Position Adjustments in the Currency Futures and More

Initial post and a a typo regarding the net long Australian dollar futures position.  It has been corrected here.  

Most observers who look at the weekly Commitment of Traders report in the currency futures market focus on the net non-commercial or speculative positioning.  The speculative positions rather than the commercial positions are studied because they contains information about views while commercials are typically thought of as hedgers (having an underlying business exposure).  The net position is studied because it combines the long and shorts into a number that can be tracked.

Yet one of the take-aways from the crisis is the importance of gross figures not just net.  The pipes of international finance, for example, have to be sufficiently robust not just to handle the net flows, but the gross capital flows.   Another example is trade.  Most economists and other observers focus on trade balances--exports minus imports.  This may be fine for some questions, but other questions about significance of trade or the impact on the economy, the gross figures or imports and exports may be more important than net figures.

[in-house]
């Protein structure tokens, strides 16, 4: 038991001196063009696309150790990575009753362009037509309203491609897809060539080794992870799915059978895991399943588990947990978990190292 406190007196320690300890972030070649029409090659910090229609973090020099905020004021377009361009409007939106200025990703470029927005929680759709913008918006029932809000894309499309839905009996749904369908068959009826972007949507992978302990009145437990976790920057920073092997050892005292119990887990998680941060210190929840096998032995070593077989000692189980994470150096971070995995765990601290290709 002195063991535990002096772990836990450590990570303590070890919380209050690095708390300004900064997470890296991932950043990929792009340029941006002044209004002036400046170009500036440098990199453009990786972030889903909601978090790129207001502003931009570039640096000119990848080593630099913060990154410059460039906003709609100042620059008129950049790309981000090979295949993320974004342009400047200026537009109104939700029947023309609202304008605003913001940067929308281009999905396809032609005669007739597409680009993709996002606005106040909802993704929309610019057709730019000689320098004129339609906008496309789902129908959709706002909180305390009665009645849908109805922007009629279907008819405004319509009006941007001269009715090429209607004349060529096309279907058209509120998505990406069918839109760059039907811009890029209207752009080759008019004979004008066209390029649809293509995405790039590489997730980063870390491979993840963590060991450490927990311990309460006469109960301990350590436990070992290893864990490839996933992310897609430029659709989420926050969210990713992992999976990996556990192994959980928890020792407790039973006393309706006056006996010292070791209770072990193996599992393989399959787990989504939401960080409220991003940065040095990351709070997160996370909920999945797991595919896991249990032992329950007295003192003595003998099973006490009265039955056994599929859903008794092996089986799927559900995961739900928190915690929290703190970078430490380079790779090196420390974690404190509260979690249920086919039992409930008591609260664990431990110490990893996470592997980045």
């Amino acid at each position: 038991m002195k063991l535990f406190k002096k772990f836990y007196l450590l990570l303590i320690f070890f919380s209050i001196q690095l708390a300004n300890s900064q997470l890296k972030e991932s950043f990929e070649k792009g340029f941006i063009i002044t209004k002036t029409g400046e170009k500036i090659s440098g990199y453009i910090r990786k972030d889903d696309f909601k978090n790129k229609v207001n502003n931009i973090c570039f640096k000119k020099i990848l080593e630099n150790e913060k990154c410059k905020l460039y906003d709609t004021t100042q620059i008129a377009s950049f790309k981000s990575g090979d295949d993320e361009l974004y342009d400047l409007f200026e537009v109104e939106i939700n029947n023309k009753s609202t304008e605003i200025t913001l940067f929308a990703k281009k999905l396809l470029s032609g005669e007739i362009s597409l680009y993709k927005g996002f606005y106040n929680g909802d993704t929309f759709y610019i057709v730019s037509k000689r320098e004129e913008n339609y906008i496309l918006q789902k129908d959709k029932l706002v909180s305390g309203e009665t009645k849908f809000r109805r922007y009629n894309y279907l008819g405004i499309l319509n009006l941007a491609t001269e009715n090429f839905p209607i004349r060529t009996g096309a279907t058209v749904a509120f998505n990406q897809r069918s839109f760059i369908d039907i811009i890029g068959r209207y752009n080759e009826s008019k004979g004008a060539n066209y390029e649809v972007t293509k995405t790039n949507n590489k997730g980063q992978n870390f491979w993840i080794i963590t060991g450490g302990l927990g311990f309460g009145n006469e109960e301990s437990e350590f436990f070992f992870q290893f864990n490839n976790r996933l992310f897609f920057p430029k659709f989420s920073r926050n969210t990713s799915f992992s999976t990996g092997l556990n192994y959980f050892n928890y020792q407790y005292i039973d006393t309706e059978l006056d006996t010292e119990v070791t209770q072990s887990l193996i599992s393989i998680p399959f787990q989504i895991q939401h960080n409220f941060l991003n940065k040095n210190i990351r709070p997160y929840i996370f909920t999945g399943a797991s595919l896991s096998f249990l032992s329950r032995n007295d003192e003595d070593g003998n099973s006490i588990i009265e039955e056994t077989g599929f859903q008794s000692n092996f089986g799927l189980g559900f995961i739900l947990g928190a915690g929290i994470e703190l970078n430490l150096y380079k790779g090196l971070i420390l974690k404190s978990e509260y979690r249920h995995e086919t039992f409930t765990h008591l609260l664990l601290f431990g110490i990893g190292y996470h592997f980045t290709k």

The same is true when looking at the Commitment of Traders.  The net speculative position is one factoid to consider, but appreciating how that was derived may be even more revealing.  Surely there is a difference between short covering and the establishment of new longs, for example, in comprehending the price action and  extrapolating potential implications going forward.  

Here is a summary of the latest Commitment of Traders report that covers the week through March 27.  

Euro:  The net short position grew by 6.2k to 89.1k contracts.  However, this was not a function of new shorts being established.  They were in fact reduced by about 10.2k contracts.  The longs were also cut but by more than the shorts were.   This is a good example of how the net figure can be misleading.